Truck my blues away."
Ah yes pre song tuning. And here I was thinking I was some kind of Amazing Kreskin. Now I need to listen to the recording from 10/19/74. Relive the old days yet one more time. Speaking of the olde days , new documentary on New Year's Eve 1980 on Jam Base. The Oakland Auditorium was so much Phun , fun, fhun. Let us remember the wise man wise guy Mr Natural. R. Crumb may not been a fan of the GD but you know the Dead were are a fan of Robert Crumb. Good blessing and much love and respect to all you us Dead Heads , young and old, near and far, here and now. "All lost in dreaming".
don't mean sheeit..
even so, maybe you heard it in a tuning before they played it.
at winterland 10/19/74...i admit envy.
One more tale. I was at Winterland on October 19,1974. It was the first set and I was thinking, feeling, sensing the song "To lay Me Down" and they played it. Heightened state of awareness?, the obvious song choice before semi retirement?, estimated prophet syndrome? More like as Mr Natural once said, "It don't mean shit".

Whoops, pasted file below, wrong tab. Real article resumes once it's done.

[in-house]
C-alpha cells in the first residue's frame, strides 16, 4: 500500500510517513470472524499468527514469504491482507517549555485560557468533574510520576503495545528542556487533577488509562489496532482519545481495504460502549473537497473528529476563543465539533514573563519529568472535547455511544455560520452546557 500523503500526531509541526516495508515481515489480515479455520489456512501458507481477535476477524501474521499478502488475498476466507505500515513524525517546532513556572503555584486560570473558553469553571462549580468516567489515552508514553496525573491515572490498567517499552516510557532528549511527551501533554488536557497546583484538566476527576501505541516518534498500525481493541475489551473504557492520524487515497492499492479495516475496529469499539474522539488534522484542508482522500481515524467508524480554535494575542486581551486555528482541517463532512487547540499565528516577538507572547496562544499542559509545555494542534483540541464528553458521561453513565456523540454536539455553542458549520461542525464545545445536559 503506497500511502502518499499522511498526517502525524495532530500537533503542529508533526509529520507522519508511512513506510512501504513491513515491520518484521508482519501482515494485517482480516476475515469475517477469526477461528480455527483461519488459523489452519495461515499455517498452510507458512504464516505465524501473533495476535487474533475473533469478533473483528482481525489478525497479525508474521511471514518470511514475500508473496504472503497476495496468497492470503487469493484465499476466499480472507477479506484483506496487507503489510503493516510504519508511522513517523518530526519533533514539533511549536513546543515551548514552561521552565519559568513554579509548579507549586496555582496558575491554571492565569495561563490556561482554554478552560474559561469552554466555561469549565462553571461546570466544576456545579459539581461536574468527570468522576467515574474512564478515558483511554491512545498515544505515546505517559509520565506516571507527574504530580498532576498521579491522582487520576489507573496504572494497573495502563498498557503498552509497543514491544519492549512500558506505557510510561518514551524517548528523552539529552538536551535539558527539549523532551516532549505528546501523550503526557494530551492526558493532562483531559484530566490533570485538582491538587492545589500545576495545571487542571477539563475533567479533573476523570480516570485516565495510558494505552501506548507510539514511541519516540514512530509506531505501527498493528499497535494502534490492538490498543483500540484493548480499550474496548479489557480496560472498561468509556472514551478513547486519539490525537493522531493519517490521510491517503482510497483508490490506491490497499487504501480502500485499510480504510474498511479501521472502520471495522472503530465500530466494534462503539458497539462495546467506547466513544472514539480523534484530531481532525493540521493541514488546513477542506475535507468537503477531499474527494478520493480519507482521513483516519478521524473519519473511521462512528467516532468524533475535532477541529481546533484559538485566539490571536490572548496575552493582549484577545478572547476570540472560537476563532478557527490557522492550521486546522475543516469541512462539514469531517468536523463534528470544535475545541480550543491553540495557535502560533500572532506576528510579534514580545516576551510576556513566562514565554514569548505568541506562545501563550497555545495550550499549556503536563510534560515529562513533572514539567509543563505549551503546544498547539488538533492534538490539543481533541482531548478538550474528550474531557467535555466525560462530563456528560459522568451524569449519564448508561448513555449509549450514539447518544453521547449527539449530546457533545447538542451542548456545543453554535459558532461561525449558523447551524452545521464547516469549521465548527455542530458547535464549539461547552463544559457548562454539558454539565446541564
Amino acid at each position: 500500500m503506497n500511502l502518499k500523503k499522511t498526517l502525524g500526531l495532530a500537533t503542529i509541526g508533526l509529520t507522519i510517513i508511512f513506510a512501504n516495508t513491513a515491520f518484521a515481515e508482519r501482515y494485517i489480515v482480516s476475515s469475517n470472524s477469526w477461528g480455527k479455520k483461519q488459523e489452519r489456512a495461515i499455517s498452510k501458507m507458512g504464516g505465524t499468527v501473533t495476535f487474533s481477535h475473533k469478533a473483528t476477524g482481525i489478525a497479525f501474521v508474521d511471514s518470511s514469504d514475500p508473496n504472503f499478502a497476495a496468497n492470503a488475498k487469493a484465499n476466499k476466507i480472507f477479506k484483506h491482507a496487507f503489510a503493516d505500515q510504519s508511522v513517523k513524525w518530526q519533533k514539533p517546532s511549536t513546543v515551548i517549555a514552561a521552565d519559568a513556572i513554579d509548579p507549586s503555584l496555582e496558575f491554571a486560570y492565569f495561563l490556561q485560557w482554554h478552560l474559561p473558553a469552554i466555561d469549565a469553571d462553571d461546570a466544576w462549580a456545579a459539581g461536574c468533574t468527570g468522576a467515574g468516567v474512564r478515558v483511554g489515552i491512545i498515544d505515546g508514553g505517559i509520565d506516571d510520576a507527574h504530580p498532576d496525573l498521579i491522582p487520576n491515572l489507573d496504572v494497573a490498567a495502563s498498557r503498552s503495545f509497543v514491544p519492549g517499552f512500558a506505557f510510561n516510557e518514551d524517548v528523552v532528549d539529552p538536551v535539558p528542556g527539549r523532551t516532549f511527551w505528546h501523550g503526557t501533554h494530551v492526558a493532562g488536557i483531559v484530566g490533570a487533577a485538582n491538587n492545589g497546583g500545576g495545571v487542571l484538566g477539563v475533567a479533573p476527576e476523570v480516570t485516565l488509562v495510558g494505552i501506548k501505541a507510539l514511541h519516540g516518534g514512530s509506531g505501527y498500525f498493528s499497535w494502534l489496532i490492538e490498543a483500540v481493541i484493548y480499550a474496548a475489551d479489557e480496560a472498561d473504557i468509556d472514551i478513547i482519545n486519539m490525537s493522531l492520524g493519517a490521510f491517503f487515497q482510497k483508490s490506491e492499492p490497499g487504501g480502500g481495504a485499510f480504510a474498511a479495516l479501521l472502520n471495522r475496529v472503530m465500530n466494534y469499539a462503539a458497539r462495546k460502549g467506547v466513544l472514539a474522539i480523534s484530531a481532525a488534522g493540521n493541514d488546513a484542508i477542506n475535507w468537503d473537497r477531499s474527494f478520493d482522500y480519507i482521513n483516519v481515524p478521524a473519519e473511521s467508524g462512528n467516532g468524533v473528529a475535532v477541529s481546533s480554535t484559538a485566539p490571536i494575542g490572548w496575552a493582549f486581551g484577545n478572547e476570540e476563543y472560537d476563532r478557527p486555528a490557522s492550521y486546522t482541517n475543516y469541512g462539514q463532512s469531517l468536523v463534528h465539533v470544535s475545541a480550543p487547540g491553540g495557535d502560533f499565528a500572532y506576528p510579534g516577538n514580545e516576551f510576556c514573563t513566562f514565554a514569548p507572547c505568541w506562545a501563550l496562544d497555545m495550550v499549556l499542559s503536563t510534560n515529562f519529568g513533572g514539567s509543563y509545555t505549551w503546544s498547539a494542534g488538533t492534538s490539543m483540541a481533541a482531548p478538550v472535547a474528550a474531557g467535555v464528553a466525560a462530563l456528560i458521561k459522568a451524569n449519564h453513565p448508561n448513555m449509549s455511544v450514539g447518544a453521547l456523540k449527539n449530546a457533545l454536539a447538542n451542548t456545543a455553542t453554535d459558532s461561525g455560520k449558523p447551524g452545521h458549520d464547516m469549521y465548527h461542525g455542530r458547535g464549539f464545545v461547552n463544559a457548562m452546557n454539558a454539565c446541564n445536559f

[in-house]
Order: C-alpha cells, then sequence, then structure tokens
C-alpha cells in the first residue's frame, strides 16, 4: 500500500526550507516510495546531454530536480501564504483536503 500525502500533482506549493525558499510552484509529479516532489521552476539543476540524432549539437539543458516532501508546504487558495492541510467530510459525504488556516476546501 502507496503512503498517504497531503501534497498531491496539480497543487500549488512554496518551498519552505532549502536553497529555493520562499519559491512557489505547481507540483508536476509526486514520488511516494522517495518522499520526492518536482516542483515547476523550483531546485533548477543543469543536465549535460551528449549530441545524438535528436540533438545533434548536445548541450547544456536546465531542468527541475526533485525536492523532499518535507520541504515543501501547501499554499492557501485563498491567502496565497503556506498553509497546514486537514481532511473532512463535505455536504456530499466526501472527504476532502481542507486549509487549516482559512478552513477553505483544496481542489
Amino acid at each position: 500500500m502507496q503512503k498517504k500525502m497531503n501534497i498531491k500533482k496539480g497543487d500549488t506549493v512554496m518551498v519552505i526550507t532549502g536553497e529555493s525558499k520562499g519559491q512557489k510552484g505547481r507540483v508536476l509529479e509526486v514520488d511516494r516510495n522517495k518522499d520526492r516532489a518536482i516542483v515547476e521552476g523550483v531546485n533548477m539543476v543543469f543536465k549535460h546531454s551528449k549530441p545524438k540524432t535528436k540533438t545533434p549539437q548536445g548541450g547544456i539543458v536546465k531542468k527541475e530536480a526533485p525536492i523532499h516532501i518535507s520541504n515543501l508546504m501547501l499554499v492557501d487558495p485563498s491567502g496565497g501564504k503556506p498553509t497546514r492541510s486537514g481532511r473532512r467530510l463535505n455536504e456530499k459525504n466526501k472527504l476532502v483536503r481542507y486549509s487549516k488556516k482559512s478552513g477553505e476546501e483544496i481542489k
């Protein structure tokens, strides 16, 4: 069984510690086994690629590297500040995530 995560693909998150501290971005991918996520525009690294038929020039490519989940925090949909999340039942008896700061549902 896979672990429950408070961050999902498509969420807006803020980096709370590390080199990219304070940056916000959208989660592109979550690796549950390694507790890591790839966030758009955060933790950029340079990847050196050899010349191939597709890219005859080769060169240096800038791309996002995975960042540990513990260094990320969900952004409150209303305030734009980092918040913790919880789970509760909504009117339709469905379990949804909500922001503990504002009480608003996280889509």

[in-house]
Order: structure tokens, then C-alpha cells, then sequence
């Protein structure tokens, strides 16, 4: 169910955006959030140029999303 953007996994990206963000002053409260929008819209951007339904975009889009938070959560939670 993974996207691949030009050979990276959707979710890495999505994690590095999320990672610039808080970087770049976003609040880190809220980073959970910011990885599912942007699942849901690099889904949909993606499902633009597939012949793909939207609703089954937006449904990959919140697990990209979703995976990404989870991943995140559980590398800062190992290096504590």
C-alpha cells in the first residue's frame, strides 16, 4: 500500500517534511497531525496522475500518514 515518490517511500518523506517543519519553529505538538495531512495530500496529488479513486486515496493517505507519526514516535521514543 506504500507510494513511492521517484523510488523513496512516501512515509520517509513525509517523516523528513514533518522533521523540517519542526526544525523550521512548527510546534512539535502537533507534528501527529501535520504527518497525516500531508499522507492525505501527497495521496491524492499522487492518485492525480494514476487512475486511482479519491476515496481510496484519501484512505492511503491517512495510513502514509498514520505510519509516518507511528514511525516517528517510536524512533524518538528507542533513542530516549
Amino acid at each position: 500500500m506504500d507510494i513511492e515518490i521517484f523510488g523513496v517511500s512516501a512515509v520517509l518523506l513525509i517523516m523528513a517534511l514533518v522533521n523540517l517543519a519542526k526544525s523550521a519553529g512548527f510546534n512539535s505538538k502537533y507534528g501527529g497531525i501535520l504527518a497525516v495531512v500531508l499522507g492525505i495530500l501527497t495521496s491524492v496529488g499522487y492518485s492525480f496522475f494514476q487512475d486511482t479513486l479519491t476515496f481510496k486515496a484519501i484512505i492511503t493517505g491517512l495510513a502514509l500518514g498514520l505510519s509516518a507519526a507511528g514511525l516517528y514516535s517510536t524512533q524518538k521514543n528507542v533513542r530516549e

When the album "Garcia" was released in January 1972 I threw a party. We listened to the album three or four times in a row. I think the version on the album "Garcia" is wonderful. The acoustic version on "Reckoning" may be my favorite track on that album. The line "Clouds a-streamin" has so much beauty. "Sweet lies" has so much meaning. I feel the song also alludes to the old saying "It is better to have loved and lost than to have never loved at all". On the night of August 9, 1995 My friend Ob played a pristine original copy of "Garcia". Needless to say it really hit home in the heart chakra. I have also always felt "To Lay Me Down" had a double meaning that also pointed towards death. Death of relationship, death of ego, death of youth, and then the ultimo journey. I love this song as a familiar old friend.
i like the one from 6/23/74
it's a bit too personal, I guess.
but the psychedelic imagery is cool: with my head in sparklin' clover; like clouds a-streaming; "to lay me down" is something you might wish for if you had consumed a certain something, and were wandering around (pacing the halls, climbing the walls), and you wish you could just lie down for a while.